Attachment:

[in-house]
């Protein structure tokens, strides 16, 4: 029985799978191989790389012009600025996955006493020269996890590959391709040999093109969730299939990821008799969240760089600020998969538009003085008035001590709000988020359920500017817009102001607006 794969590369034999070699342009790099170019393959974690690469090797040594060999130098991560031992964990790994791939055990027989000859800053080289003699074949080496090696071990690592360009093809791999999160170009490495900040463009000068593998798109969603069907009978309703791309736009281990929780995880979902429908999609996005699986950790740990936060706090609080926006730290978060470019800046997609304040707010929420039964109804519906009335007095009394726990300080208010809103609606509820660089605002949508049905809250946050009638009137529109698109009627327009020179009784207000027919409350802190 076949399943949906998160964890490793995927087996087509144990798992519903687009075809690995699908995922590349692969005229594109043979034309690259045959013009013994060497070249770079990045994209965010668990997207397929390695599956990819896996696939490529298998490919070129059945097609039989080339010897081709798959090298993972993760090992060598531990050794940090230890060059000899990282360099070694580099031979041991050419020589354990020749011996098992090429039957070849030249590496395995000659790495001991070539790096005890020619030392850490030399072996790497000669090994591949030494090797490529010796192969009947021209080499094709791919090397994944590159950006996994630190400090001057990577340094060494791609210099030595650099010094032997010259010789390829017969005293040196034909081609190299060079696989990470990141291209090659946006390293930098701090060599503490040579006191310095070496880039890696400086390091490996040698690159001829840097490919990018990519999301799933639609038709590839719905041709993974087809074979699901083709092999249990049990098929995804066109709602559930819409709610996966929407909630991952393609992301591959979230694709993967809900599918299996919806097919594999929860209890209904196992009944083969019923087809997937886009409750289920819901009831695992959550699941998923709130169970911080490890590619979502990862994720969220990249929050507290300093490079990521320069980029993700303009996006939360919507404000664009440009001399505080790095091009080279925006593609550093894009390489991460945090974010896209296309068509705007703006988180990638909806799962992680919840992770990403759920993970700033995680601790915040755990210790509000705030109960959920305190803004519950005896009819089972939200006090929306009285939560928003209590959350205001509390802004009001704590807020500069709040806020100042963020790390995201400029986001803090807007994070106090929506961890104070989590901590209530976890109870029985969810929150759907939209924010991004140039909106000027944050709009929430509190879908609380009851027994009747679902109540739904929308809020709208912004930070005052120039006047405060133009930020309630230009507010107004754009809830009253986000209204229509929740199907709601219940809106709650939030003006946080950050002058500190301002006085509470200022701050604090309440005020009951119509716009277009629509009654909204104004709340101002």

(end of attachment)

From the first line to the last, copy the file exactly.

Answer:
[in-house]
């Protein structure tokens, strides 16, 4: 029985799978191989790389012009600025996955006493020269996890590959391709040999093109969730299939990821008799969240760089600020998969538009003085008035001590709000988020359920500017817009102001607006 794969590369034999070699342009790099170019393959974690690469090797040594060999130098991560031992964990790994791939055990027989000859800053080289003699074949080496090696071990690592360009093809791999999160170009490495900040463009000068593998798109969603069907009978309703791309736009281990929780995880979902429908999609996005699986950790740990936060706090609080926006730290978060470019800046997609304040707010929420039964109804519906009335007095009394726990300080208010809103609606509820660089605002949508049905809250946050009638009137529109698109009627327009020179009784207000027919409350802190 076949399943949906998160964890490793995927087996087509144990798992519903687009075809690995699908995922590349692969005229594109043979034309690259045959013009013994060497070249770079990045994209965010668990997207397929390695599956990819896996696939490529298998490919070129059945097609039989080339010897081709798959090298993972993760090992060598531990050794940090230890060059000899990282360099070694580099031979041991050419020589354990020749011996098992090429039957070849030249590496395995000659790495001991070539790096005890020619030392850490030399072996790497000669090994591949030494090797490529010796192969009947021209080499094709791919090397994944590159950006996994630190400090001057990577340094060494791609210099030595650099010094032997010259010789390829017969005293040196034909081609190299060079696989990470990141291209090659946006390293930098701090060599503490040579006191310095070496880039890696400086390091490996040698690159001829840097490919990018990519999301799933639609038709590839719905041709993974087809074979699901083709092999249990049990098929995804066109709602559930819409709610996966929407909630991952393609992301591959979230694709993967809900599918299996919806097919594999929860209890209904196992009944083969019923087809997937886009409750289920819901009831695992959550699941998923709130169970911080490890590619979502990862994720969220990249929050507290300093490079990521320069980029993700303009996006939360919507404000664009440009001399505080790095091009080279925006593609550093894009390489991460945090974010896209296309068509705007703006988180990638909806799962992680919840992770990403759920993970700033995680601790915040755990210790509000705030109960959920305190803004519950005896009819089972939200006090929306009285939560928003209590959350205001509390802004009001704590807020500069709040806020100042963020790390995201400029986001803090807007994070106090929506961890104070989590901590209530976890109870029985969810929150759907939209924010991004140039909106000027944050709009929430509190879908609380009851027994009747679902109540739904929308809020709208912004930070005052120039006047405060133009930020309630230009507010107004754009809830009253986000209204229509929740199907709601219940809106709650939030003006946080950050002058500190301002006085509470200022701050604090309440005020009951119509716009277009629509009654909204104004709340101002």